The Lawrence-Douglas County Housing Authority asked the Douglas County Commission on Wednesday to partner with it to develop eight to 10 apartments at the site of a proposed mental health crisis intervention center.
Shannon Oury, executive director of the Housing Authority, made the request at a work session on the housing needs of those with behavioral health issues. Also at the table with commissioners to share a 14-page report were representatives of the Bert Nash Community Mental Health Center and DCCCA and Bob Tryanski, Douglas County director of behavioral health projects.
Oury said the Housing Authority had $2 million it saved through efficiently managing past U.S. Department of Housing and Urban Development grants, which its board wanted to use to develop eight to 10 supportive long-term housing units for those with mental health problems. Oury requested an arrangement in which the county would build the complex and then sell it and the property it was built on to the Housing Authority.
The Housing Authority would manage the units and pay for ongoing maintenance, but would not be able to fund mental health programing for residents, Oury said.
There was urgency to move forward with the proposal, Oury said, because in the past, HUD had taken back grant funds which had gone unused for long periods of time. Commissioners could not take formal action at the work session, but they agreed to put Oury’s request on their Oct. 4 meeting agenda.
The Housing Authority’s long-term supportive housing proposal was the third of three tiers of housing options that would make the home of the proposed crisis intervention center “an intervention and recovery campus,” Tryanski said.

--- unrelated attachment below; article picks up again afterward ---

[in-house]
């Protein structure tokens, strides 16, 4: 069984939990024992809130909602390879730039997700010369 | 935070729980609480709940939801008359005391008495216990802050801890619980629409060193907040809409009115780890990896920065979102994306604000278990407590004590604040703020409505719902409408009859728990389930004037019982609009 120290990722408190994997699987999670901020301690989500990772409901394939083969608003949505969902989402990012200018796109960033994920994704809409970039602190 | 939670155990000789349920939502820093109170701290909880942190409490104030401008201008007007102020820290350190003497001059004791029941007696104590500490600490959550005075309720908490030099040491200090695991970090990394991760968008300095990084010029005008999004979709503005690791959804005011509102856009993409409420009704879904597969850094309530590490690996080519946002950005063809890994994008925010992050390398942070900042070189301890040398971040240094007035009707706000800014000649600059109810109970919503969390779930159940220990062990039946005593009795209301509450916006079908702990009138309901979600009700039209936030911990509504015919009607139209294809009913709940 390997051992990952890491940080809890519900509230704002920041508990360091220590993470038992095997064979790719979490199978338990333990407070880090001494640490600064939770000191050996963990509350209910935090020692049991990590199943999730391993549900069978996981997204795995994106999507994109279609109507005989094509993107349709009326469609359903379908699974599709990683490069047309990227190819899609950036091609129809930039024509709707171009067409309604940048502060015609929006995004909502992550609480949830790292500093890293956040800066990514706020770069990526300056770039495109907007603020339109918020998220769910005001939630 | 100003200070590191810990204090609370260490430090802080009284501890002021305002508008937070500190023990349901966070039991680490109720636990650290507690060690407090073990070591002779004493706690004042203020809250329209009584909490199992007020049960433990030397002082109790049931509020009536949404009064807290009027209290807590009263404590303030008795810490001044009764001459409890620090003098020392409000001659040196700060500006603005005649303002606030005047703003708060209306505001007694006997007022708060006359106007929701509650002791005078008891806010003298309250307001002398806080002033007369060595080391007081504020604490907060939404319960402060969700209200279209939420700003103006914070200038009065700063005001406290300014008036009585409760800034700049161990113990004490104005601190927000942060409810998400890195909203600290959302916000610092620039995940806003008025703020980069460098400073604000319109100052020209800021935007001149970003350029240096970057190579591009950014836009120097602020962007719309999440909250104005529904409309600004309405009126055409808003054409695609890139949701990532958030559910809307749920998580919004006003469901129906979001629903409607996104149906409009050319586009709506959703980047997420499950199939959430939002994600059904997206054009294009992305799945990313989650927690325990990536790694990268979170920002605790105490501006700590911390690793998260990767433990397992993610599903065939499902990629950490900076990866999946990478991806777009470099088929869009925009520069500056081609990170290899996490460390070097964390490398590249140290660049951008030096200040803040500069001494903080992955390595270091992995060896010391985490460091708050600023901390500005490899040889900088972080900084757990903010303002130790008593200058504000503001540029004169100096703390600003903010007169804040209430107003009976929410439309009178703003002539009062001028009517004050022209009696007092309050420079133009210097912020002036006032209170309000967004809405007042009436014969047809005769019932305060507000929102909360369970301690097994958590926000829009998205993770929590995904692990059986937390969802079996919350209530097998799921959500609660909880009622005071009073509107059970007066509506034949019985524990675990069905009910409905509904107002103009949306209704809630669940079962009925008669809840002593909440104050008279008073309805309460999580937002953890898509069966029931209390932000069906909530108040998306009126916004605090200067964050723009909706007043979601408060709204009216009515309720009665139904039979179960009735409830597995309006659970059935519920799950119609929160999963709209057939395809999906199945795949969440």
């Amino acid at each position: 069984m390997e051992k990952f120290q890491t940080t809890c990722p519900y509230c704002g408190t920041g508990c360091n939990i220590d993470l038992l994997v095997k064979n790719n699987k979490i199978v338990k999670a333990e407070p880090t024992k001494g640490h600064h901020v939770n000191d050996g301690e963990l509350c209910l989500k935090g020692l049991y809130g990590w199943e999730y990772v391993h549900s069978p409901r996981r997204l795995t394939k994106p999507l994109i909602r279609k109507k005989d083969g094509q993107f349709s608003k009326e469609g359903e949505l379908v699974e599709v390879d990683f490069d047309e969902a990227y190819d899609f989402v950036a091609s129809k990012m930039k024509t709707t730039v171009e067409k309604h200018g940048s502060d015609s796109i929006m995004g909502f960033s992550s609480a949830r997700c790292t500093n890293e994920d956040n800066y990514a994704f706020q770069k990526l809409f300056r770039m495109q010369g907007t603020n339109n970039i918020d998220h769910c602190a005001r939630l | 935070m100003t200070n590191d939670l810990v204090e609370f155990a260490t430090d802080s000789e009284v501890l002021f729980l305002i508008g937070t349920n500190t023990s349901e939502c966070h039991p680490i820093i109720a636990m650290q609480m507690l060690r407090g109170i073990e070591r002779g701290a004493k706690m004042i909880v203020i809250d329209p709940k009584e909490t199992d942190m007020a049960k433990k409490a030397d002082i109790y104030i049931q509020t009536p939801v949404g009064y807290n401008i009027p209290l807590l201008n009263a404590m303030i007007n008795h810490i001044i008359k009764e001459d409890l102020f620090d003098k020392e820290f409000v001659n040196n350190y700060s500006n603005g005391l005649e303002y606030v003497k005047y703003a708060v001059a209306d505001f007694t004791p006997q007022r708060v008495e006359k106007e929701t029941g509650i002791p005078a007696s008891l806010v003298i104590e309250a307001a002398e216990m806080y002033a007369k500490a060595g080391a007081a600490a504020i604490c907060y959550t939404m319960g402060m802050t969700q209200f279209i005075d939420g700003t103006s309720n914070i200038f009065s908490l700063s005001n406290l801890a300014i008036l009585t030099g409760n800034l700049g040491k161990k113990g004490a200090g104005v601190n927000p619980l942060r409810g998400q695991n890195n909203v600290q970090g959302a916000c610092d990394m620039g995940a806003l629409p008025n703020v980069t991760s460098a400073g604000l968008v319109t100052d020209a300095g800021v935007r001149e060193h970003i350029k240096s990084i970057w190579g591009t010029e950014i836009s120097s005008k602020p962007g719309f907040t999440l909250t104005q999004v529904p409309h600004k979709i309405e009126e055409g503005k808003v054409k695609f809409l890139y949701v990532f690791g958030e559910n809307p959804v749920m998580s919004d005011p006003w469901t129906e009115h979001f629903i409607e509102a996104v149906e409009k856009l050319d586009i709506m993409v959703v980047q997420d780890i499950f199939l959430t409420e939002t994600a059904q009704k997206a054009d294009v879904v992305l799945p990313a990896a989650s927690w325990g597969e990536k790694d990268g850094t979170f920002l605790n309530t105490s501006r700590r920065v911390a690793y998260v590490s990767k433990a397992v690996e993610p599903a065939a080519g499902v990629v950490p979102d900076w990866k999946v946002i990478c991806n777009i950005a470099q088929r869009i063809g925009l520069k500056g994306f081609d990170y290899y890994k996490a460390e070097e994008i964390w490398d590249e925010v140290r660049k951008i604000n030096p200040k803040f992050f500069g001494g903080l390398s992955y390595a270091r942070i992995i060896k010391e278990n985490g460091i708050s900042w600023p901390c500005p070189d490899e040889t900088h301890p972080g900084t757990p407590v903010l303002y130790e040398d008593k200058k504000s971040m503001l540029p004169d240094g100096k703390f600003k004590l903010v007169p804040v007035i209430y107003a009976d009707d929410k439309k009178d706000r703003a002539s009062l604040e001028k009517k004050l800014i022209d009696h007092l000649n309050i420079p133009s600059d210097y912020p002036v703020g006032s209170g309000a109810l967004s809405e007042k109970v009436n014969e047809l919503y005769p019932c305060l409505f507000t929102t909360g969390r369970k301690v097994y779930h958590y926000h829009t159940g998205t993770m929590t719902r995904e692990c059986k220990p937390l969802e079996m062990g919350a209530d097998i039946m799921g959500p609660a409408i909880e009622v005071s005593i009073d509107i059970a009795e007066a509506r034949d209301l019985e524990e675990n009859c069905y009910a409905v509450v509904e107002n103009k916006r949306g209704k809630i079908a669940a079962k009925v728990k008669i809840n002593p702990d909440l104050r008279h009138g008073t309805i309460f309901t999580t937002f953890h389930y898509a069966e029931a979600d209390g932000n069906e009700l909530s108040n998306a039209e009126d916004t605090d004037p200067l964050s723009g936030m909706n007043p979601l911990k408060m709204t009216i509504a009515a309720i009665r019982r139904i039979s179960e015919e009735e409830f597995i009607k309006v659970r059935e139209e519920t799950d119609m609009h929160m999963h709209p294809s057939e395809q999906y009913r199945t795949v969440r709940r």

Housing at that site would give patients, who often had transportation challenges, easy access to the proposed crisis center, as well as to the Bert Nash facilities across West Second Street and nearby Lawrence Memorial Hospital, Tryanski said.
Tryanski and representatives of Bert Nash and DCCCA explained that the proposed Tier 1 housing would be provided for a few days to a month for those in crisis, and Tier 2 housing would be a transitional arrangement lasting up to 24 months for those needing to stay engaged with services as they dealt with mental illness or substance abuse.
Tier 1 programing could involve the expansion and redesign of an existing Bert Nash program that works with the homeless, the presenters said. It would require about eight apartments or units, which Tryanski said could be part of the crisis center.
Proposed Tier 2 housing would include 10 cottages for men at the crisis center site and a 10-unit complex for women and their children at DCCCA’s Lake View facility.
Although Tryanski and the other presenters admitted more details of the Tier 1 and Tier 2 housing units needed to be developed, they suggested a number of funding options for ongoing operational costs. Those included Medicaid, patient insurance payments, dollars spent on current programming and county funds. Much of the programming was already in place, the presenters said, but it would be realigned once the housing was complete.
Commission Chair Mike Gaughan said the report gave commissioners much to consider. He was interested in hearing more on how proposed programing would fit with the county’s financial commitment to behavioral health initiatives, including the $1.9 million allocated in the 2018 budget.